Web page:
Porsche 911 996 Carrera II

Andy Warner ‘There are a few scary moments when the back end slips, to get your heart racing’

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  • Year: 2003
  • Mileage: 78,000
  • Acquired: 2016
  • Dream car: 911 997 GT3 RS 4.0 manual

Why did you choose the car?

A love of cars runs in my family, with my dad being a car dealer. I always loved 911s – I had a poster of a Guards Red 964 on my wall as a child and wanted a 911 ever since. At the age of 18 when I had just learned to drive, I remember watching Richard Hammond driving a white 996 GT3 on Top Gear. That sealed it for me – I had to have a 996 911. I wanted one with a large spoiler for that GT3 look, so I was happy to drive to the opposite side of the country in 2006 to see a 996 – and the second I saw it I fell in love.

What’s the best bit? 

It has just the right amount of power and grip, so you can push it on the road, using all of the power (which you can’t do in more modern supercars) and have a few scary moments when the back end slips to get your heart racing. It’s the perfect sports car – useable and great fun to drive.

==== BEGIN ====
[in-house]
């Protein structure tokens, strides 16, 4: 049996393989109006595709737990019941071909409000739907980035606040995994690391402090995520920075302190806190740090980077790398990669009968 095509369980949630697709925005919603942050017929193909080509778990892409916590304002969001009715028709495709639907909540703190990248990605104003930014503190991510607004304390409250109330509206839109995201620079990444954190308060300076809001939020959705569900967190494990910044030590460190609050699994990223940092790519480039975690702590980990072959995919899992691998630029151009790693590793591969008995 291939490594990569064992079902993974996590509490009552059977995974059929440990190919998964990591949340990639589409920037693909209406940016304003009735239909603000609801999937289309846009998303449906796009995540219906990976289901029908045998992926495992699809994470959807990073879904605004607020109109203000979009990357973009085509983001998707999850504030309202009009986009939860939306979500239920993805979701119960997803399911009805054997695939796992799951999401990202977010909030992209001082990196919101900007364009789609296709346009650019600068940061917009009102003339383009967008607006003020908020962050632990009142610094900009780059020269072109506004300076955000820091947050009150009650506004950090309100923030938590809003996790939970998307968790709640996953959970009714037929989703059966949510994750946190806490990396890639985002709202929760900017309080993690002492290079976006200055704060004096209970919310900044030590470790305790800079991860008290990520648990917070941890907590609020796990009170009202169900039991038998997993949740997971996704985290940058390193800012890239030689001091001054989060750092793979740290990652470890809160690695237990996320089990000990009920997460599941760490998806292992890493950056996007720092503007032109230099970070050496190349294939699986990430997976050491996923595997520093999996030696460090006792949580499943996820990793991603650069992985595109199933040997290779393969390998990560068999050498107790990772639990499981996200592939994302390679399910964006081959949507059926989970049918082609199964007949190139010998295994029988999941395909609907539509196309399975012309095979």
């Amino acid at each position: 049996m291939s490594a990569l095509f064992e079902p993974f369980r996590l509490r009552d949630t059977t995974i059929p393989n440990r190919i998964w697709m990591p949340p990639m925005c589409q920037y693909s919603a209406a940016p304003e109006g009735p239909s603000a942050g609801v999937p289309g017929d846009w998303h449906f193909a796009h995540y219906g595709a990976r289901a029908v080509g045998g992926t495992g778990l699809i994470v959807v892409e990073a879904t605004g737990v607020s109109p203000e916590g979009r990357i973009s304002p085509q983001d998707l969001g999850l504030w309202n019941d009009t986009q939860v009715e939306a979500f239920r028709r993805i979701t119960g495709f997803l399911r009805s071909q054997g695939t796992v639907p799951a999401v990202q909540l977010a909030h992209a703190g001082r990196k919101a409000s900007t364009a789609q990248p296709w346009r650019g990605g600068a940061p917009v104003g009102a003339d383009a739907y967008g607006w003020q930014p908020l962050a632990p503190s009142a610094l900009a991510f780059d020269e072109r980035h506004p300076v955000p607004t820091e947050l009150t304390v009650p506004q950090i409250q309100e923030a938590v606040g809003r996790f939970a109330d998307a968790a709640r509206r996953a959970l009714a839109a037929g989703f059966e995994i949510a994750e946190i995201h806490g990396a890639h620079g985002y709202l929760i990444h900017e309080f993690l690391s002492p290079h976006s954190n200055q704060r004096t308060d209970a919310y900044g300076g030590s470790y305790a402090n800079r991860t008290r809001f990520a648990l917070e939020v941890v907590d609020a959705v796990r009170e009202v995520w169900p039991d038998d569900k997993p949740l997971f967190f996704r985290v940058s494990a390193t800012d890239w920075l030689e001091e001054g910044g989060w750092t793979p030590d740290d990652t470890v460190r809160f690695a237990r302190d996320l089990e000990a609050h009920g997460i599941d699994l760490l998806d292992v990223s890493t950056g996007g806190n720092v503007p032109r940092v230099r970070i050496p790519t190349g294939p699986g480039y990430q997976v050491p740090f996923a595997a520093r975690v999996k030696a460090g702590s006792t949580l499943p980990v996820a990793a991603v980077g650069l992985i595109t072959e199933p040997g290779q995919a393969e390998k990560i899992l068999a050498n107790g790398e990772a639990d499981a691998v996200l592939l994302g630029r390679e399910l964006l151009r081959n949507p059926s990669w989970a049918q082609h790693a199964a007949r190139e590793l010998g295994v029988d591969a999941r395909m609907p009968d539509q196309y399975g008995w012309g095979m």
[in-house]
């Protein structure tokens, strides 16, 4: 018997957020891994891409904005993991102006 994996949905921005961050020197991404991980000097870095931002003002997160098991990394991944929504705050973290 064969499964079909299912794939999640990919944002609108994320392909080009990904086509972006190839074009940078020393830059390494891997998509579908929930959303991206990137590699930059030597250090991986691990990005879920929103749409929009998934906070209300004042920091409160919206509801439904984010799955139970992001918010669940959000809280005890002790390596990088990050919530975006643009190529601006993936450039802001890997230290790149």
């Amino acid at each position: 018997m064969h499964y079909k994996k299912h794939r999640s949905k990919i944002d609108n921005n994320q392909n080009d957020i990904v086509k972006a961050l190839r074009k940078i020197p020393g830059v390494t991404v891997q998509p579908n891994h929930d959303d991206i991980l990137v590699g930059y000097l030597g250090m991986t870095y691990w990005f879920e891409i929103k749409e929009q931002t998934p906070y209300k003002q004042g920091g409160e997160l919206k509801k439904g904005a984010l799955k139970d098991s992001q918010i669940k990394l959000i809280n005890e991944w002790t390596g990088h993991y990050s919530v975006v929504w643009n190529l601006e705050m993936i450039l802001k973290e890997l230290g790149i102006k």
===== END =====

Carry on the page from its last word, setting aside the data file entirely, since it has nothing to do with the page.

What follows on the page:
What’s the worst bit? 

The car is so good it has become a complete obsession – I spend so much time cleaning it, going to car shows or just going out for a drive that my wife is becoming jealous.

What’s it like to run? 

Luckily these cars are now rising in value, so the money I’ve spent on maintaining it has pretty much been covered by the increase in value. In my first year of ownership I spent about £800 on servicing and repairs of wear-and-tear items. I am expecting to spend a couple of thousand next year on an IMS bearing upgrade, new suspension bushings and a new clutch. Autostrasse in Essex has serviced my car and has been great.

Any modifications? 

There’s a full aero kit with skirts and a large spoiler from a C4S/Turbo. The factory-fitted sports exhaust sounds amazing and really makes the car the complete package.

Any advice for buyers? 

Buy one – you won't regret it! Find out if the IMS bearing has been upgraded – around 5 per cent of them fail and take the engine with them; if it hasn’t, you have something to haggle over. Mayonnaise around the filler cap doesn’t necessarily mean a blown head gasket – in cold weather or if the car has done lots of short trips, condensation forms in the long plastic oil filler tube. Wiping it off and going for a long drive should fix it. If one exhaust is substantially more sooty than the other, it can be a sign of bore scoring issues so walk away from the car.

Any funny mishaps?

The exhaust is loud enough to set off other car alarms – as I discovered when I turned up for work late. I was hoping to park up and sneak into the office unnoticed, but set off the alarm on the financial controller’s Jaguar – everyone looked out of the office windows and the financial controller had to come out and switch it off!